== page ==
#006 🚗 New Mobility / Electric Vehicles Trends in India

Our EV Future and its opportunities

This week, we explore the trend of Electric Vehicles (EV) in India and the opportunity of building an EV focused business.

Have you ever been inside a Tesla?

I sat in a friend’s Model S for the first time last year and was stunned. I’m not even a car-guy but as soon as I sat in the car, I understood why everybody was so enthralled by Tesla and why it is leading the global wave of ‘New Mobility’ in the public’s mind.

So, when we decided to write a newsletter about Electric Vehicles, the first person we reached out to was Sachin Seth, “Finance manager for Tesla's flagship products - Models S and X, Finance manager for Tesla's upcoming China factory” and much much more. Sachin has a fantastic newsletter called ‘Car Talk’ where I first learnt about the term ‘New Mobility’ - check it out! We took a deep dive with Sachin on all the new mobility technologies and their current state of play.

This is our most ambitious newsletter to date - the New Mobility market has many different components. ‘CASE’ is an easy abbreviation to remember the components of New Mobility:

  • Connected

  • Autonomous/Automated

  • Shared

  • Electric

Every point above could be a newsletter in its own and I encourage you to explore them. Shared is probably what you’re most familiar with (think Uber & Ola), and its also the most mature market.

🧐 Market Gap

  • The Government’s National Electric Mobility Mission Plan which includes the Faster Adoption and Manufacture of (Hybrid and) Electric Vehicles (FAME) Scheme.

    • FAME is now in Phase II with a budget of ₹10,000 crore till 2022. Its main thrust is to accelerate localisation of EV manufacturing through subsidies for vehicles that meet its criteria.

    • Click here to find the latest documents on eligibility criteria and the timeline for indigenisation of production. This article lays out the subsidies one can expect for a FAME II eligible vehicle - Rs. 20,000 per e-scooter and Rs. 1.5 lakh for a car.

    • Charging Infrastructure is also a focus under FAME II with the Minister of Heavy Industries stating that he wants to see at least one Fast Charger in a 4km x 4km grid of every major city in India. However, there are many challenges that lie ahead. The government is also in the process of building charging infrastructure on the highway network.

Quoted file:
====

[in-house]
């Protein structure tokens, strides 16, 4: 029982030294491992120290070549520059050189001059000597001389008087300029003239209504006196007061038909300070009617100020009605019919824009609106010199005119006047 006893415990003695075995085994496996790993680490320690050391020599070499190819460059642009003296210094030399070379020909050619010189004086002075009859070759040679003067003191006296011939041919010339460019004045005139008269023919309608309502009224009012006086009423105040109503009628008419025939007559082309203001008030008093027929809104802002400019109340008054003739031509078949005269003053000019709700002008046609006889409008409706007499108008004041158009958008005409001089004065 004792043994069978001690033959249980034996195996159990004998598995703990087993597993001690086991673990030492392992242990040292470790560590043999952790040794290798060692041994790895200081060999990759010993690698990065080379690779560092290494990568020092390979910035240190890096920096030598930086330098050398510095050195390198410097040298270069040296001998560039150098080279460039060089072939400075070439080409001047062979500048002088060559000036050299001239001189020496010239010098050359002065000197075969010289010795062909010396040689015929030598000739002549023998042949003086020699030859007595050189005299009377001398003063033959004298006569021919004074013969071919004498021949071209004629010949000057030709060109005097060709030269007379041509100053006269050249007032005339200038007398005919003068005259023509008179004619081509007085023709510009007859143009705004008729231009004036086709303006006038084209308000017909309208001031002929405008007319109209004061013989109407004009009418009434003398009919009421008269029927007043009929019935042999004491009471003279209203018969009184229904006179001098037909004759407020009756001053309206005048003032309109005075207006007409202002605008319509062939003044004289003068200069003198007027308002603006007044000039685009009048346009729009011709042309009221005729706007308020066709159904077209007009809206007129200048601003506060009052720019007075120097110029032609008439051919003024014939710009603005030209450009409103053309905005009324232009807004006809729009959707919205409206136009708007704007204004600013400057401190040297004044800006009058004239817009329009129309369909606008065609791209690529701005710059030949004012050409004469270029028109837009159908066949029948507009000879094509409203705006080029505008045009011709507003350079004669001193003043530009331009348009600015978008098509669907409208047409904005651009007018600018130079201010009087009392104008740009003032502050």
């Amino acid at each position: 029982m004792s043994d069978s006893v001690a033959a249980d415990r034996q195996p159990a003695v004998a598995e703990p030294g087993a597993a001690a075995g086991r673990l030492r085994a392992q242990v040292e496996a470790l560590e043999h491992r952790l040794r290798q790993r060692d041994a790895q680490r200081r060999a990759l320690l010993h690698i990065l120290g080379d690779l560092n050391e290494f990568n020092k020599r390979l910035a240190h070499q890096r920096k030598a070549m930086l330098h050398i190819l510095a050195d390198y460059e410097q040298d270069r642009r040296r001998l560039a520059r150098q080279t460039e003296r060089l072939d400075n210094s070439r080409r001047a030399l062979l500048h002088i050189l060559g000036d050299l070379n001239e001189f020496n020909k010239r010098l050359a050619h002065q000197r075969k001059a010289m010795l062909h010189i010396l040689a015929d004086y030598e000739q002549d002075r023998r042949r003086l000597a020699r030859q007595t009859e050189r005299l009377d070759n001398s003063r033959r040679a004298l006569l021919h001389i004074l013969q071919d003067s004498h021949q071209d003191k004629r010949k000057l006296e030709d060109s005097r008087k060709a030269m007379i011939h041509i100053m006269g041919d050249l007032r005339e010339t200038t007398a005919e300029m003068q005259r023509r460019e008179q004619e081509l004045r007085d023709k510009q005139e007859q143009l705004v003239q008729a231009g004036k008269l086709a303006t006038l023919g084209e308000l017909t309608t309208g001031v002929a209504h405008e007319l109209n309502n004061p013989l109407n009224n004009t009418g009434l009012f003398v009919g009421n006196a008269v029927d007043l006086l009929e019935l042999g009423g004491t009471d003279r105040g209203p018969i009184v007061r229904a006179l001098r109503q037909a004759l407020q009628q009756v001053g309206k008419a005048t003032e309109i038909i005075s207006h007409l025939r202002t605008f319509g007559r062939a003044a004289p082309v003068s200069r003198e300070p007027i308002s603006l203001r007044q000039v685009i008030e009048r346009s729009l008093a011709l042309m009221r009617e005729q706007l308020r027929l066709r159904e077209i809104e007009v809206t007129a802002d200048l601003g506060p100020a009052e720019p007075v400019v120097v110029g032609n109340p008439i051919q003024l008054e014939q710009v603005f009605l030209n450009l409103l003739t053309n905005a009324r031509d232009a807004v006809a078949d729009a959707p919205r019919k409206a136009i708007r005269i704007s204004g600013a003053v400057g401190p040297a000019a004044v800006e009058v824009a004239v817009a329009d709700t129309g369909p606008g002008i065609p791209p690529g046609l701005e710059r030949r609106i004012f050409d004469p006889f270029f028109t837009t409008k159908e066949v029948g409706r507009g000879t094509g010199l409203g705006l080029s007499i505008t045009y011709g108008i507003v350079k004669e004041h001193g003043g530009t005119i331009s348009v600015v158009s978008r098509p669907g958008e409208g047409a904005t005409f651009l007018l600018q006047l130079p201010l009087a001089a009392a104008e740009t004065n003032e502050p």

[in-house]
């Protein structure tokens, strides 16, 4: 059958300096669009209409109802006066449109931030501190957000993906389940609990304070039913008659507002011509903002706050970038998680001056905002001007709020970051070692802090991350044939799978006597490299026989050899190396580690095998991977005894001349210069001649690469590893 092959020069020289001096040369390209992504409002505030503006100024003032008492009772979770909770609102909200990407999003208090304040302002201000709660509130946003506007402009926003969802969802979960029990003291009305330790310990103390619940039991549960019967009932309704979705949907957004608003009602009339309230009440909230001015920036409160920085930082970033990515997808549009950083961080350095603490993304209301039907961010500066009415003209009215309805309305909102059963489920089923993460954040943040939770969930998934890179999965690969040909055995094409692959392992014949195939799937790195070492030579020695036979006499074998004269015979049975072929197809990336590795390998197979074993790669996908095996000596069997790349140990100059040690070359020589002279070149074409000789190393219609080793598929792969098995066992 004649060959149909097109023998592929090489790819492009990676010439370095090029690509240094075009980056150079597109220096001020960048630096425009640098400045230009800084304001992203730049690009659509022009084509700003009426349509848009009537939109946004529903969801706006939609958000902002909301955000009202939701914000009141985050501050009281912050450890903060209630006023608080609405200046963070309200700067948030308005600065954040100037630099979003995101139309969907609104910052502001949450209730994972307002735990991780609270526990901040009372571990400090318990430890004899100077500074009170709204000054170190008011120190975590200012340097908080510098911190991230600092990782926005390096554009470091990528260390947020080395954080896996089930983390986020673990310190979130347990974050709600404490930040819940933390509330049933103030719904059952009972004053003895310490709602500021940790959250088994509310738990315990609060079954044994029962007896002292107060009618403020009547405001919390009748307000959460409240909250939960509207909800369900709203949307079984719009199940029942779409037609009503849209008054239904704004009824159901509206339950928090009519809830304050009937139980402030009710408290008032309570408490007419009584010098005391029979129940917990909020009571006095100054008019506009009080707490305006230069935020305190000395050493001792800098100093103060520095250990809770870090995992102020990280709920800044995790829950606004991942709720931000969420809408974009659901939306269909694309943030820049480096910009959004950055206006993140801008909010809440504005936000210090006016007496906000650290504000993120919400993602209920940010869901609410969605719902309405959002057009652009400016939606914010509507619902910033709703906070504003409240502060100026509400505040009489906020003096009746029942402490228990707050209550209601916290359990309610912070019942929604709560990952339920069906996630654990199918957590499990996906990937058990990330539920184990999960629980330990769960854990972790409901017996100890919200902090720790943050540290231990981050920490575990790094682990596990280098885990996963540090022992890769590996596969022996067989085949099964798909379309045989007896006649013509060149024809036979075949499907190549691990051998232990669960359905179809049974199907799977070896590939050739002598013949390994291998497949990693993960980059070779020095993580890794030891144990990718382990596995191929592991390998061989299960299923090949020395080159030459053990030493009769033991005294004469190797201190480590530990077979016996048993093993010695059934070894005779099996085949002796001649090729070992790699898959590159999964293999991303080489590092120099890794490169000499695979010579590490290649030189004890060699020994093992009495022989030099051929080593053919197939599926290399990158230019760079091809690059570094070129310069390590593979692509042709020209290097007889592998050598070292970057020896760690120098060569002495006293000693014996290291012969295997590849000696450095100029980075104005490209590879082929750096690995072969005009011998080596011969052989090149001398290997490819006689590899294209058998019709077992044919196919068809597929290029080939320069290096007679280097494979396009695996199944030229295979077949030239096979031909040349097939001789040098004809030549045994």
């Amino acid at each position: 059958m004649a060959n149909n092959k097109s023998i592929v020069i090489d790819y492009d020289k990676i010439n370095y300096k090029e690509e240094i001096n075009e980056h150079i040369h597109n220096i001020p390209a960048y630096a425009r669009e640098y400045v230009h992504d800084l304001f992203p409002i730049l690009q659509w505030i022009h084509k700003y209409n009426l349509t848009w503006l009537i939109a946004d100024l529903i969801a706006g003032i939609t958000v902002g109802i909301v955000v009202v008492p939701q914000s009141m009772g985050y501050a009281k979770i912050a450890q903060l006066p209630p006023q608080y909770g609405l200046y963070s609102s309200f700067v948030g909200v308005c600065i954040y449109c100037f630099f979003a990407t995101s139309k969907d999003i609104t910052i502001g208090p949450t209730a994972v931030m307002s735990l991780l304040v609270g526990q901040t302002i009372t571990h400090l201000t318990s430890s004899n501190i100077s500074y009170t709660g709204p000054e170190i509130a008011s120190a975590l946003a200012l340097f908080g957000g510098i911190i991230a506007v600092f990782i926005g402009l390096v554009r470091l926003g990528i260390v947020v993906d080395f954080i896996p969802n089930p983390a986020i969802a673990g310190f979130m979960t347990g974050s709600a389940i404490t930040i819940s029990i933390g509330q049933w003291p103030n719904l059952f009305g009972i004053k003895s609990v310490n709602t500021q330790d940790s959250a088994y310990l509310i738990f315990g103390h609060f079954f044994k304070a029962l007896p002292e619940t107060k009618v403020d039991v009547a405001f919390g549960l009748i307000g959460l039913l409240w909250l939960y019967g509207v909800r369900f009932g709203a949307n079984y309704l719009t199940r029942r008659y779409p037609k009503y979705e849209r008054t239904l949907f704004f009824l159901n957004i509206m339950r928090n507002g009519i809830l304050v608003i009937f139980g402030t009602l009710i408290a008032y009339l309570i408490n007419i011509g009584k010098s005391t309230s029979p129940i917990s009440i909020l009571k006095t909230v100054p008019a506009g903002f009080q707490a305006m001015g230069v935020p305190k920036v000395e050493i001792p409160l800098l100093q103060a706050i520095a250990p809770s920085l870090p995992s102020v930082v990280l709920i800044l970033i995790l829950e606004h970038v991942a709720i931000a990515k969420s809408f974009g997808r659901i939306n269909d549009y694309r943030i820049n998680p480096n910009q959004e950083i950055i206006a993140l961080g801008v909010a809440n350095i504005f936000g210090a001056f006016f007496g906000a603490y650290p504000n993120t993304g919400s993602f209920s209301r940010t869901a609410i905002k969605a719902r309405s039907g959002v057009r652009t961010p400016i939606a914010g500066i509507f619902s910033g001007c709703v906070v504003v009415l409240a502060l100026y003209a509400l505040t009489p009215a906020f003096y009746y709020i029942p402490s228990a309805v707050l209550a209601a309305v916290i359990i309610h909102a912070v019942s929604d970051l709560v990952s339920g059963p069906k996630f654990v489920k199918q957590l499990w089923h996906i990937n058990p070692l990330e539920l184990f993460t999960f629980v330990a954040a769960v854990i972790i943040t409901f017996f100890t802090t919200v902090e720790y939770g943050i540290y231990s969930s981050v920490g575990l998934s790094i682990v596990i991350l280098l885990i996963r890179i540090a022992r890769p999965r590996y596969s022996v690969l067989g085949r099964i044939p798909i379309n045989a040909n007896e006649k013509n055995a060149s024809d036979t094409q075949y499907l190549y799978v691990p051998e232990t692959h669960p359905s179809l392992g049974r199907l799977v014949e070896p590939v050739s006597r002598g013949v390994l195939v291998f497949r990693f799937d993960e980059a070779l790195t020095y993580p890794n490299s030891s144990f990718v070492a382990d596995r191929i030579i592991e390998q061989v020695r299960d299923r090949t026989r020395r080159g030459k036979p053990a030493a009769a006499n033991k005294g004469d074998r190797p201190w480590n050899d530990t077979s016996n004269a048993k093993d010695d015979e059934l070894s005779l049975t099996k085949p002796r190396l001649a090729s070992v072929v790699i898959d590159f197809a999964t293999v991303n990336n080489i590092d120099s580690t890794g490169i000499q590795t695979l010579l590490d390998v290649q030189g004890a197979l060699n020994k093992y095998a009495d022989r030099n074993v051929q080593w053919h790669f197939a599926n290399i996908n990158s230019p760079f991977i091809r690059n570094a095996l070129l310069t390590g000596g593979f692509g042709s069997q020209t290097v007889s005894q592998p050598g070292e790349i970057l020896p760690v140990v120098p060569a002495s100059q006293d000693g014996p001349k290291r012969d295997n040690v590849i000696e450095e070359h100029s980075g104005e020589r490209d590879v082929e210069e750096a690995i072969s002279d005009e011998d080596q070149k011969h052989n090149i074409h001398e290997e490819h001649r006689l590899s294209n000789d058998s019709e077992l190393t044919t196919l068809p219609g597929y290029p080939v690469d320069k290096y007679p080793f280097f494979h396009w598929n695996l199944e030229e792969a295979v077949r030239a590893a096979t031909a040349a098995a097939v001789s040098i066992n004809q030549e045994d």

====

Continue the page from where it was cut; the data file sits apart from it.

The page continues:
• The government has a target of 30% EV adoption by 2030 but charging infrastructure remains the largest hurdle.

  • Air Pollution in India is some of the worst in the world - just look outside your window if you don’t believe me.

  • Our interaction with mobility is changing quickly because of new technologies. EV’s of the future will have in built autonomous, connected, and maybe even shared features.

    • Autonomous is being driven by improvements in AI/ML and being tested extensively. Think Autopilot in Tesla.

    • Connected cars are being driven by the IOT boom - there’s no reason your car can’t be connected to the internet and interact with other devices.

💰 Market Size

The entire automative industry, currently sized at ~$118 billion annualy, is poised to be replaced by EV over the next two decades.

🥊 Players

I’m going to focus on Indian players only - still an extremely diverse set.

Let’s break it up into 4 silos:

  • Vehicles

  • Batteries

  • Charging Infrastructure

  • Services

Vehicles

Society of Manufactuers of Electric Vehicles Member List

2 Wheelers

3 Wheelers

4 Wheelers

Buses

Batteries

India’s biggest import at the moment is petroleum products. When we shift to EV, this import bill will reduce right? Probably not.

India’s current Lithium Ion battery production capacity is almost non-existant and if we move to EV too fast, our petrol import will move to battery imports from China.

This article provides an in-depth review of the current state of Lithium-ion battery manufacturing in India and the government incentives to build capacity.

There are several startups working on Battery technologies in India.